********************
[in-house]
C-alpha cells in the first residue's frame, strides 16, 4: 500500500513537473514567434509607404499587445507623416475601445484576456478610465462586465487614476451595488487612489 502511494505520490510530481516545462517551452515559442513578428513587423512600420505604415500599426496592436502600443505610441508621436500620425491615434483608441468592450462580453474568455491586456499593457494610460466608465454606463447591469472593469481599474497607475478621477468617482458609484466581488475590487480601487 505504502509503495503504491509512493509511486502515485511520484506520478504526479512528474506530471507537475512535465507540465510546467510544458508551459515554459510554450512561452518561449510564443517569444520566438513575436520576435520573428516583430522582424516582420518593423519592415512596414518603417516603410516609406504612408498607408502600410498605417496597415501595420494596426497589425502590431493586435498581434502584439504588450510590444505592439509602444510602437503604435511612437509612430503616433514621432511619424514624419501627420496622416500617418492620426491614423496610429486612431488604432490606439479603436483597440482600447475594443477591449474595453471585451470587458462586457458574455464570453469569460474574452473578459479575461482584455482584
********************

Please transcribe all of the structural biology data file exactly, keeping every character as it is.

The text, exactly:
[in-house]
C-alpha cells in the first residue's frame, strides 16, 4: 500500500513537473514567434509607404499587445507623416475601445484576456478610465462586465487614476451595488487612489 502511494505520490510530481516545462517551452515559442513578428513587423512600420505604415500599426496592436502600443505610441508621436500620425491615434483608441468592450462580453474568455491586456499593457494610460466608465454606463447591469472593469481599474497607475478621477468617482458609484466581488475590487480601487 505504502509503495503504491509512493509511486502515485511520484506520478504526479512528474506530471507537475512535465507540465510546467510544458508551459515554459510554450512561452518561449510564443517569444520566438513575436520576435520573428516583430522582424516582420518593423519592415512596414518603417516603410516609406504612408498607408502600410498605417496597415501595420494596426497589425502590431493586435498581434502584439504588450510590444505592439509602444510602437503604435511612437509612430503616433514621432511619424514624419501627420496622416500617418492620426491614423496610429486612431488604432490606439479603436483597440482600447475594443477591449474595453471585451470587458462586457458574455464570453469569460474574452473578459479575461482584455482584